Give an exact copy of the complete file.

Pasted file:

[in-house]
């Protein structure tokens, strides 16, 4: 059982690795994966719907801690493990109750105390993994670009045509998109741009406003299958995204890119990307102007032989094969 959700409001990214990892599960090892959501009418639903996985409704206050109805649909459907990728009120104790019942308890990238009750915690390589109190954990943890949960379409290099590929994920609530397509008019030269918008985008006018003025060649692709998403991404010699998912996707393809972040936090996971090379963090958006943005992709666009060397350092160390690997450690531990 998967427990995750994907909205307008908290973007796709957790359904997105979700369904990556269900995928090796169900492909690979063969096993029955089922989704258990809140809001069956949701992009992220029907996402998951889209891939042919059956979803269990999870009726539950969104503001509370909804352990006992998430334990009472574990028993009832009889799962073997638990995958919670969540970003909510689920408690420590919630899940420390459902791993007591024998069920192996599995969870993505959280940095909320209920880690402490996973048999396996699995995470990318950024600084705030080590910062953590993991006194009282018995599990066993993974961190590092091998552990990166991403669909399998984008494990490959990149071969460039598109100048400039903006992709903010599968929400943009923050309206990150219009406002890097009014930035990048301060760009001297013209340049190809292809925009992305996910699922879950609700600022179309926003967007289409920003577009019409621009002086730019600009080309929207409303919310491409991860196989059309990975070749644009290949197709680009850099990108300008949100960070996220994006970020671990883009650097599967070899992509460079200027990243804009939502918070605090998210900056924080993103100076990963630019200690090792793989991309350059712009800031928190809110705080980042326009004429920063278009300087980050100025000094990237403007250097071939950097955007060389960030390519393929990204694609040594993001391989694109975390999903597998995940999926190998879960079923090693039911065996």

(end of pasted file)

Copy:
[in-house]
């Protein structure tokens, strides 16, 4: 059982690795994966719907801690493990109750105390993994670009045509998109741009406003299958995204890119990307102007032989094969 959700409001990214990892599960090892959501009418639903996985409704206050109805649909459907990728009120104790019942308890990238009750915690390589109190954990943890949960379409290099590929994920609530397509008019030269918008985008006018003025060649692709998403991404010699998912996707393809972040936090996971090379963090958006943005992709666009060397350092160390690997450690531990 998967427990995750994907909205307008908290973007796709957790359904997105979700369904990556269900995928090796169900492909690979063969096993029955089922989704258990809140809001069956949701992009992220029907996402998951889209891939042919059956979803269990999870009726539950969104503001509370909804352990006992998430334990009472574990028993009832009889799962073997638990995958919670969540970003909510689920408690420590919630899940420390459902791993007591024998069920192996599995969870993505959280940095909320209920880690402490996973048999396996699995995470990318950024600084705030080590910062953590993991006194009282018995599990066993993974961190590092091998552990990166991403669909399998984008494990490959990149071969460039598109100048400039903006992709903010599968929400943009923050309206990150219009406002890097009014930035990048301060760009001297013209340049190809292809925009992305996910699922879950609700600022179309926003967007289409920003577009019409621009002086730019600009080309929207409303919310491409991860196989059309990975070749644009290949197709680009850099990108300008949100960070996220994006970020671990883009650097599967070899992509460079200027990243804009939502918070605090998210900056924080993103100076990963630019200690090792793989991309350059712009800031928190809110705080980042326009004429920063278009300087980050100025000094990237403007250097071939950097955007060389960030390519393929990204694609040594993001391989694109975390999903597998995940999926190998879960079923090693039911065996």